The U.S. Supreme Court hears arguments Tuesday in Masterpiece Cakeshop v. Colorado Civil Rights Commission, in which baker Jack Phillips is arguing that his deeply held evangelical Christian beliefs should exempt him from having to bake a cake for the wedding of two men — even though his refusal to serve them violated Colorado’s anti-discrimination law. To better understand the issues and players involved, TMC editor Henry Farrell interviewed Daniel Bennett, an assistant professor of political science at John Brown University and author of “Defending Faith: The Politics of the Christian Conservative Legal Movement” (Kansas University Press, 2017.)
Henry Farrell: Your book describes the various Christian conservative legal organizations (CCLOs). Which are involved in the current case, and at what stage did they get involved?
Daniel Bennett: The key actor supporting the case is Alliance Defending Freedom. It has been involved with this case since 2012 and has been touting its defense of baker Jack Phillips since 2013. Since then, ADF has been active in the Colorado court system and now at the U.S. Supreme Court. If its media outreach is any indication, ADF considers Masterpiece Cakeshop to be one of the most important cases it has ever been involved with.
Taking this kind of case is not new territory for ADF, as it has a dedicated center focusing on “freedom of conscience” issues. In addition to Phillips, ADF has defended several individuals who have argued that they were forced to choose between violating their conscience and keeping their jobs or staying in business. Phillips’s case is simply the first of these cases to make it to the Supreme Court.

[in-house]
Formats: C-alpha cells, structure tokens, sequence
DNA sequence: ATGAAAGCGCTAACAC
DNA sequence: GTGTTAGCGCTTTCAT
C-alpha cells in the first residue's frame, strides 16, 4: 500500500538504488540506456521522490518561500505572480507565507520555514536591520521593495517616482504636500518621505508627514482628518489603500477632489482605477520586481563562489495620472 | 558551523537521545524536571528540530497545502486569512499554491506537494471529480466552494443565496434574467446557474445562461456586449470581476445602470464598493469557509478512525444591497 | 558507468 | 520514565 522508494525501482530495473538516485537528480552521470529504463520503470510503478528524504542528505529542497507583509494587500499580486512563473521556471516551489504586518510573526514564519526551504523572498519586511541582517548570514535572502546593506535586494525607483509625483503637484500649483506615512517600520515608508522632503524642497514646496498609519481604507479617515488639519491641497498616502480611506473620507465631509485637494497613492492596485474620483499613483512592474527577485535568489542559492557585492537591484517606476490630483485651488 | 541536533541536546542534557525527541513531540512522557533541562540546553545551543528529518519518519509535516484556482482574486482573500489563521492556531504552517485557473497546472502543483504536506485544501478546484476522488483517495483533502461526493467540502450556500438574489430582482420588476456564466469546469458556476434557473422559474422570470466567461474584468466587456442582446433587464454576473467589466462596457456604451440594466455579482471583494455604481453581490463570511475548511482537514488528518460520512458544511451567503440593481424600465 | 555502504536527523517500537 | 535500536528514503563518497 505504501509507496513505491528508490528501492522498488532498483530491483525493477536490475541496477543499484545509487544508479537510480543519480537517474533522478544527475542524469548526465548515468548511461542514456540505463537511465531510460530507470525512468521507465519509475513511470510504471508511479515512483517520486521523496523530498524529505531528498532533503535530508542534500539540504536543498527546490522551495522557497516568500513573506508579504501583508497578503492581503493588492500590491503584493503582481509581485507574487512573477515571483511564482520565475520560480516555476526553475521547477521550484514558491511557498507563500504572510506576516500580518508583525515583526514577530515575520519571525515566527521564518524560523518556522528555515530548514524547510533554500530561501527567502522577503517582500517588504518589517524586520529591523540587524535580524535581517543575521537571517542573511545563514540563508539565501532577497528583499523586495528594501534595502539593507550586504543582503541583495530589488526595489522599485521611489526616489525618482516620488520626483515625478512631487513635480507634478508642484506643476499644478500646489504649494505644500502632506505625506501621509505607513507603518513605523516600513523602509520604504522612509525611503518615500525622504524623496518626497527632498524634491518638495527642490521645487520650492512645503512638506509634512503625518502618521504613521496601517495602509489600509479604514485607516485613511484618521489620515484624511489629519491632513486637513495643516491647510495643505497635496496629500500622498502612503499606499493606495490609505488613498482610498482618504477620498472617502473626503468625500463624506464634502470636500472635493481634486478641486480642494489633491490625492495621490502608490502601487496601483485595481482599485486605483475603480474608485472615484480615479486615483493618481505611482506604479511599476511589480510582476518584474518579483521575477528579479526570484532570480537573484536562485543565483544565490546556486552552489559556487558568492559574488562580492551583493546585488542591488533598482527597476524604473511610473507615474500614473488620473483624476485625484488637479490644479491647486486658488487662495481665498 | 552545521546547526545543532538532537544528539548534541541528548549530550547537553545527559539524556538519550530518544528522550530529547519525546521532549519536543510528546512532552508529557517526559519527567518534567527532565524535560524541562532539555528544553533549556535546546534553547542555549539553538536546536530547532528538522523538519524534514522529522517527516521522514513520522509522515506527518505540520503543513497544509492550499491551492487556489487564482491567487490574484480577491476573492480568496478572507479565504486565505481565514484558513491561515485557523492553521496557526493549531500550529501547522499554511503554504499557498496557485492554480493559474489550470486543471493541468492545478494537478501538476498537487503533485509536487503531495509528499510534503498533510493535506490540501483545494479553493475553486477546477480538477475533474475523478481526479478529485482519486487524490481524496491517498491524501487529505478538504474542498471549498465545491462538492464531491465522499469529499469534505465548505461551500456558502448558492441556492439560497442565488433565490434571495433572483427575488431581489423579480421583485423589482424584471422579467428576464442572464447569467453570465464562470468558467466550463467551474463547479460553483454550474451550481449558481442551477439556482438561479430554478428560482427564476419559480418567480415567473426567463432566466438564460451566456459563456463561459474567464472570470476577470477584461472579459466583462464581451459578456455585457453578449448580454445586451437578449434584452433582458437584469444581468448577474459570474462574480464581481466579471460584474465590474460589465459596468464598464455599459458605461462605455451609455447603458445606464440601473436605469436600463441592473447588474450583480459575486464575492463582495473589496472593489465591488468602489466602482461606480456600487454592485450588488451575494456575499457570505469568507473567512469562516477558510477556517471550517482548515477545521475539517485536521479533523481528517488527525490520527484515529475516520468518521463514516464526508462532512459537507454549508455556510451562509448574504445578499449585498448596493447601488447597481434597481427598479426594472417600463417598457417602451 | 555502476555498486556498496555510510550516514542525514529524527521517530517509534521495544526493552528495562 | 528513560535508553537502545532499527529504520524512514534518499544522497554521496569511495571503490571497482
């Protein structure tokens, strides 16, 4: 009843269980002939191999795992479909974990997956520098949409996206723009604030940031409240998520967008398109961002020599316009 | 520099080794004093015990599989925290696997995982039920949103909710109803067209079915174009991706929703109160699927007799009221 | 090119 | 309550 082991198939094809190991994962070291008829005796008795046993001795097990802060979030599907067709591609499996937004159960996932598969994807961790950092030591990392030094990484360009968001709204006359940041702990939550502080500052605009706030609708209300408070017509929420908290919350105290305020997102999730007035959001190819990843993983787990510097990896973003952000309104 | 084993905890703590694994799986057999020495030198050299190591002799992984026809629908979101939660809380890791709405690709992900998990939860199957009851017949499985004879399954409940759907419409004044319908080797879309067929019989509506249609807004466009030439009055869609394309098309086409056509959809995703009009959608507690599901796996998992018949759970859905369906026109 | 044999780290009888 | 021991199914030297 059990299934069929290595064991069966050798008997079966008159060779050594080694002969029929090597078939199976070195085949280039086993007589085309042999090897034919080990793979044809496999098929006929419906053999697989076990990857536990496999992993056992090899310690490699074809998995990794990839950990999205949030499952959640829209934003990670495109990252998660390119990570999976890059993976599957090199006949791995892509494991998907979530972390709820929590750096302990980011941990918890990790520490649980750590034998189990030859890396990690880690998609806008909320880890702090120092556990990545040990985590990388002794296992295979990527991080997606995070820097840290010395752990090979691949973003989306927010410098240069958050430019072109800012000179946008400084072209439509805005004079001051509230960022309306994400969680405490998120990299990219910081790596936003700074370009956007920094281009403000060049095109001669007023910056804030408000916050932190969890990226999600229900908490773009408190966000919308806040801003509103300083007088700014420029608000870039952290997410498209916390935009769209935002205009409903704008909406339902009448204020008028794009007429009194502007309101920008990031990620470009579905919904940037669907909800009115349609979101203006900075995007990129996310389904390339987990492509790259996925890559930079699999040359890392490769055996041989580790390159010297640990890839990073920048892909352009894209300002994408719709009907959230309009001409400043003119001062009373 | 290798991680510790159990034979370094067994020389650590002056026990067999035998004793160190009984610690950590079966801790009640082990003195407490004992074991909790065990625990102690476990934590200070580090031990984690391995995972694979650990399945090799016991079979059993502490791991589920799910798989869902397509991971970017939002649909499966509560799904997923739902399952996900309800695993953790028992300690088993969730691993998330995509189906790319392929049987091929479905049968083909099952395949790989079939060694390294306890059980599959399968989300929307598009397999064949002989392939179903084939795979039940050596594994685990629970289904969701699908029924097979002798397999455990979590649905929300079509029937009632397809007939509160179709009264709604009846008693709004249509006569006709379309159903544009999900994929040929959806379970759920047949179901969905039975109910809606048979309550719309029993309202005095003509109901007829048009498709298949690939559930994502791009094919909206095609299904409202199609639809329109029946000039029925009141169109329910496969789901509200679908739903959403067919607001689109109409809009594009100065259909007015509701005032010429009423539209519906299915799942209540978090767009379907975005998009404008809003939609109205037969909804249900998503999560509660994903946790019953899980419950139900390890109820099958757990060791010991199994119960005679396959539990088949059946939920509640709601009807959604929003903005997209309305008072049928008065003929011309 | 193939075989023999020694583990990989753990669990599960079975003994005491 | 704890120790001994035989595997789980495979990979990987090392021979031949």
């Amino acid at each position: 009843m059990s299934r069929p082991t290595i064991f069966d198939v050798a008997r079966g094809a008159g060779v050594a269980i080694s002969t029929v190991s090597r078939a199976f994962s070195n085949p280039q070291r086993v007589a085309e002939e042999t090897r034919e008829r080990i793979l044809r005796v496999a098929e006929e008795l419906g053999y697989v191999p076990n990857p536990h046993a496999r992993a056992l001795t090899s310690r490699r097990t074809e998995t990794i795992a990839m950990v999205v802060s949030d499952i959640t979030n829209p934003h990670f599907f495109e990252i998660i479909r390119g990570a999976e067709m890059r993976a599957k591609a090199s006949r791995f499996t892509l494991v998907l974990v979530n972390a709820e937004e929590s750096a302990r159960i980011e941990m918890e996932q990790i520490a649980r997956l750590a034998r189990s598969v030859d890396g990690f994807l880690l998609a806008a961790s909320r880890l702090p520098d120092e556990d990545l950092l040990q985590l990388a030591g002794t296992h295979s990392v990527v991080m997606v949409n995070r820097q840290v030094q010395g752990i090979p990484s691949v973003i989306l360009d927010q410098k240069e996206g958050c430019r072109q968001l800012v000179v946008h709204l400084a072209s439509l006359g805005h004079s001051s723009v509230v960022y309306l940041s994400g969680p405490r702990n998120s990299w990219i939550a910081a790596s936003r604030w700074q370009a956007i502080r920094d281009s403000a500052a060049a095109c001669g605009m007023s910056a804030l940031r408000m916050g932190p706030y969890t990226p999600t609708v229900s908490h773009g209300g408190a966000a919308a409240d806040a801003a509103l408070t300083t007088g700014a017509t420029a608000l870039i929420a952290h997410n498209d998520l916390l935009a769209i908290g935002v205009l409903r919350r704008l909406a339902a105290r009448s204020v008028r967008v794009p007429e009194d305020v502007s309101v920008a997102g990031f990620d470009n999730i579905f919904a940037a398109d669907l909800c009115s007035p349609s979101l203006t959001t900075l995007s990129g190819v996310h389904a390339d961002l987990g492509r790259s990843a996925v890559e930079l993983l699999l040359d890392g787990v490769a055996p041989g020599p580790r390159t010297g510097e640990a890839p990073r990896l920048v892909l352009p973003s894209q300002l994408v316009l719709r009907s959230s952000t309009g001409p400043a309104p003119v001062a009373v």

Several other actors in the Christian legal movement have filed amicus curiae briefs supporting Phillips. Christian conservative legal organizations First Liberty, the Freedom of Conscience Defense Fund, Liberty Counsel, National Legal Foundation and Thomas More Society all have their names on amicus briefs filed for Phillips. Former American Center for Law and Justice attorneys Thomas Monaghan and Walter Weber, former ADF attorney Nate Kellum, and ADF and ACLJ veteran attorney David French filed their own briefs, and Thomas Berg and Douglas Laycock — big names in this movement — filed a brief on behalf of the Christian Legal Society. Finally, Becket (formerly the Becket Fund for Religious Liberty, the powerhouse group sympathetic to many of the concerns of the Christian legal movement) filed a brief backing Phillips.
In short, this case has drawn a great deal of attention from the broader movement.
Read the full piece at The Washington Post.